Justice

Does Lena Dunham Represent Our Generation?

September 17th 2014

By:
Alece Oxendine

The New York Times published a long form piece about filmmaker/actress/author Lena Dunham in advance of her new book "Not That Kind of Girl". Publications (especially those based in New York) are making these grandiose statements about her, that her self-proclaimed "voice of a generation" comment from Girls has became somewhat of a self-fulfilling prophecy. People have gotten into some pretty nasty debates about her online. One being that Girls takes place in Brooklyn but has very few people of color in the show (FYI Brooklyn is 1/3 black and 1/4 Latino). How can one claim to be the voice of a generation (the most racially diverse in history) but not represent (or surround themselves with characters that reflect) a huge portion of that generation? ​I get it, we want to celebrate a woman's (especially a woman in her 20s) immense success, but please stop making her seem like the best thing since Facebook.

"Dunham has functioned as a proxy for the collective aspirations and insecurities of her generation, or at least a certain educated, mostly white, mostly urban-dwelling microdemographic therein. She is perhaps to the millennials what J. D. Salinger was to the post-World War II generation and Woody Allen was to the baby boomers: a singular voice who spoke as an outsider and, in so doing, became the ultimate insider."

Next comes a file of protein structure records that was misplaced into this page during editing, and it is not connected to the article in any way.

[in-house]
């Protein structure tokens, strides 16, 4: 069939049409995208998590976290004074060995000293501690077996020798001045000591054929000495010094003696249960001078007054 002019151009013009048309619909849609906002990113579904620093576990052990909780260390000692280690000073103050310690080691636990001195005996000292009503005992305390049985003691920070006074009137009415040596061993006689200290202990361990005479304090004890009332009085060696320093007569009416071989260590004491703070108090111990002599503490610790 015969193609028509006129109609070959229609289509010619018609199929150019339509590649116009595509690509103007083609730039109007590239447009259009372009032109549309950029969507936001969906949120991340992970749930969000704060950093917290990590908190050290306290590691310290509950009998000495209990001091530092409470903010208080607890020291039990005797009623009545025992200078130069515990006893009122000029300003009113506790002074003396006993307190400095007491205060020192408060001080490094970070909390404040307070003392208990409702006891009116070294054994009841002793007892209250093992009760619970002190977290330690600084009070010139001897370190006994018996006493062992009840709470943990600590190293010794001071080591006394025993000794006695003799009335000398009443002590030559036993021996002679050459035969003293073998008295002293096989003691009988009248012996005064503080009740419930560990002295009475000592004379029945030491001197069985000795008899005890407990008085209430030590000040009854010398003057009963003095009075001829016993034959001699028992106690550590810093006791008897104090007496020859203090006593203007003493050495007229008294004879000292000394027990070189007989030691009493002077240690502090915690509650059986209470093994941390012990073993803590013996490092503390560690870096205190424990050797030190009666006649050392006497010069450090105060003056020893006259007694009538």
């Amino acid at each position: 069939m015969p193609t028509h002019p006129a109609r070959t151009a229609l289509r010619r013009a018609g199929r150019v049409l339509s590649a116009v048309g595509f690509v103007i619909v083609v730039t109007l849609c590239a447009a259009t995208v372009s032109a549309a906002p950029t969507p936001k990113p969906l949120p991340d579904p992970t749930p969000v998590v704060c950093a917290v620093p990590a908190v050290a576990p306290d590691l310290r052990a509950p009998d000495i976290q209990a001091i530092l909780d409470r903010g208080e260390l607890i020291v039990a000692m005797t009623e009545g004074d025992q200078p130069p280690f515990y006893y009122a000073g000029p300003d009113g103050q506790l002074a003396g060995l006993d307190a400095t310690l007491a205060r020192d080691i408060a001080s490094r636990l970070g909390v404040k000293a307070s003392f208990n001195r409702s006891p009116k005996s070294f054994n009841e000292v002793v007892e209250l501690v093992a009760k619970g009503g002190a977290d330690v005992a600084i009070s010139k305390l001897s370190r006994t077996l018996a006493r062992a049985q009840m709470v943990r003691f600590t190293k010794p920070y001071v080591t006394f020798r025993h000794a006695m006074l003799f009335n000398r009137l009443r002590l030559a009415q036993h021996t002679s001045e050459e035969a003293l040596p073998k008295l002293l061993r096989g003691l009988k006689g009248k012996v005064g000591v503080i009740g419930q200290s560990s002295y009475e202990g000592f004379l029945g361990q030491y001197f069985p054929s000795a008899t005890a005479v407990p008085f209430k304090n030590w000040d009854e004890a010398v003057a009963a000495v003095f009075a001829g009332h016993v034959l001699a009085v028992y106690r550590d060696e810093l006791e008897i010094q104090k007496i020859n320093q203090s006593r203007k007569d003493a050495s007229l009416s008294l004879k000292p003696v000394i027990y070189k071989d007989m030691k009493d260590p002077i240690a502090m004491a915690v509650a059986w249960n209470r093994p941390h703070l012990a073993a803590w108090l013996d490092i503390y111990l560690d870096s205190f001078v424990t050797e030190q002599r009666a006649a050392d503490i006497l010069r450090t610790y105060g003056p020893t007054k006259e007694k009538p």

At least the Times acknowledges that she represents a sub-section of our generation. But the logic in comparing Dunham to J.D. Salinger and Woody Allen? The common denominator is that all three represent an elite sub-section of New York and are very much the insiders of privilege. Was Lena Dunham really ever an outsider though? It was reported that her family recently put a 6 million dollar apartment up for sale.

So if Lena Dunham is not the ideal face of our generation, then who is? How about ourselves. Our generation is so vastly different from others that we don't need someone to represent us or speak for us. We can represent ourselves, thank you very much! We are the ones who are not concentrated in New York City, but are struggling with student loan debt, fighting to find work, and the most highly educated in history. There is no one individual experience that defines us with the exception of major life events like 9/11 and the 2008 recession.

I don't fault Lena Dunham for wanting to make herself an authority for our generation. My frustration lies in that the powers that be are trying to fit our generation in a box. We won't fit. Yes Dunham belongs to a sub-section of Millennials, which is part of the thickly woven multicolor tapestry that is our generation. But I reiterate that she doesn't speak for me nor our generation as a whole. So please, New York Times and other New York media sites, let's lay to rest the fact we need a voice of our generation and that Lena Dunham is that person.